Hagel Says Ethical Scandals Are a ‘Growing Problem’ in the Military

U.S. Air Force Photo/Staff Sgt. Benjamin Mota

AA Font size + Print

The defense secretary is worried that the recent spate of ethical scandals in the military is just the tip of the iceberg. By Stephanie Gaskell

Defense Secretary Chuck Hagel is worried that after more than a decade of fighting two wars, the nation’s military is under a different kind of stress that’s leading to a loss of “moral character.”

One scandal after another has popped up in the news. An Air Force general was fired for drinking and misconduct during a trip to Russia. An officer in charge of the Air Force’s sexual assault prevention program was arrested for attacking a woman outside an Arlington, Va., strip club. A group of nuclear missile operators were suspended for cheating on proficiency exams. Now the Navy is investigating several trainers at its nuclear propulsion program for cheating.

Ethical misconduct is nothing new in the military, but Hagel worried that these cases are just part of a growing trend. “I think he definitely sees this as a growing problem, and he’s concerned about the depth of it,” Pentagon spokesman Adm. John Kirby said Wednesday during a briefing at the Pentagon.

“As a department, we don’t fully know right now what we’re grappling with here,” Kirby said. “Not knowing something like that is something to be concerned about.”

(Related: Military Focuses on Ethics Training Amid Scandals)

The misconduct is now a main topic at Hagel’s weekly meetings with his top staff. “This issue has his full attention,” Kirby said. “Secretary Hagel also believes there must be more urgency behind these efforts and that military leaders, DOD leaders must take a step back and put renewed emphasis on developing moral character and moral courage in our force.”

And whether more than 13 years of war is playing a role is something Hagel is also worried about. “He believes that that is a factor that should be looked at,” Kirby said. “It’s a force that’s been through a lot, seen a lot — incredibly resilient — but has been under stress and strain for a long time.”

And like former Defense Secretary Robert Gates did back in 2008 when he fired the secretary and the chief of staff of the Air Force over poor oversight of the nation’s nuclear weapons, Hagel might just fire some top-level leaders. “Secretary Hagel is not afraid to hold people accountable,” Kirby said. “If it requires holding people accountable, very senior people accountable, he’ll do it.”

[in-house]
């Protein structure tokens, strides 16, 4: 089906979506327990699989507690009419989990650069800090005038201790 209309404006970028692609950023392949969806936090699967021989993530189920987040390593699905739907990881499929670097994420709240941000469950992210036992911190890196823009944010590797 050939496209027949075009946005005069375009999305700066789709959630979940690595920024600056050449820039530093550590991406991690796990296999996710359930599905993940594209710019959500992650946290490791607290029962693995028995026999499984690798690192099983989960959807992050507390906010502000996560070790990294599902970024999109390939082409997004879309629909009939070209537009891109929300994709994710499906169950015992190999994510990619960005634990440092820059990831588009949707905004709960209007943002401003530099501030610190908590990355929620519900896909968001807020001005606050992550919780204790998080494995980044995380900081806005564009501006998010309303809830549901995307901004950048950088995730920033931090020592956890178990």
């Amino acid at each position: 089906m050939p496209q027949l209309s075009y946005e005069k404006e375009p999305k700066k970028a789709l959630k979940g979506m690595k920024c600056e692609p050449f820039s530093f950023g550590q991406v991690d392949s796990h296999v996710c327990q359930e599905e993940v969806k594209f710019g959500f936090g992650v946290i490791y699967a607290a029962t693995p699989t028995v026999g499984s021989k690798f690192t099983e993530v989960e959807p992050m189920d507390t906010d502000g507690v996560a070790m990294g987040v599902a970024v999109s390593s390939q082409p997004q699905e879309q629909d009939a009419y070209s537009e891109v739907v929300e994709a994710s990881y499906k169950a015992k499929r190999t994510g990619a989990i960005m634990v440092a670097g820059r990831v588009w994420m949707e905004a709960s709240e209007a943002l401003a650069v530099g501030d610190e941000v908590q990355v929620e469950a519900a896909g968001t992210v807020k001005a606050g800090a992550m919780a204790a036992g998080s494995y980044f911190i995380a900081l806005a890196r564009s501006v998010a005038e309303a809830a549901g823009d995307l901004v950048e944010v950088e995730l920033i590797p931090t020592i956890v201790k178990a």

In the meantime, Hagel has ordered an internal review of the nuclear force and requested an action plan within 60 days. An independent review of the nuclear enterprise will be led by former Air Force Chief of Staff Gen. Larry Welsh and retired Adm. John Harvey, former commander of Fleet Forces Command.

Close [ x ] More from DefenseOne

Thank you for subscribing to newsletters from DefenseOne.com.
We think these reports might interest you:

  • Federal IT Applications: Assessing Government's Core Drivers

    In order to better understand the current state of external and internal-facing agency workplace applications, Government Business Council (GBC) and Riverbed undertook an in-depth research study of federal employees. Overall, survey findings indicate that federal IT applications still face a gamut of challenges with regard to quality, reliability, and performance management.

  • PIV- I And Multifactor Authentication: The Best Defense for Federal Government Contractors

    This white paper explores NIST SP 800-171 and why compliance is critical to federal government contractors, especially those that work with the Department of Defense, as well as how leveraging PIV-I credentialing with multifactor authentication can be used as a defense against cyberattacks

  • GBC Issue Brief: Supply Chain Insecurity

    Federal organizations rely on state-of-the-art IT tools and systems to deliver services efficiently and effectively, and it takes a vast ecosystem of organizations, individuals, information, and resources to successfully deliver these products. This issue brief discusses the current threats to the vulnerable supply chain - and how agencies can prevent these threats to produce a more secure IT supply chain process.

  • Data-Centric Security vs. Database-Level Security

    Database-level encryption had its origins in the 1990s and early 2000s in response to very basic risks which largely revolved around the theft of servers, backup tapes and other physical-layer assets. As noted in Verizon’s 2014, Data Breach Investigations Report (DBIR)1, threats today are far more advanced and dangerous.

  • Information Operations: Retaking the High Ground

    Today's threats are fluent in rapidly evolving areas of the Internet, especially social media. Learn how military organizations can secure an advantage in this developing arena.


When you download a report, your information may be shared with the underwriters of that document.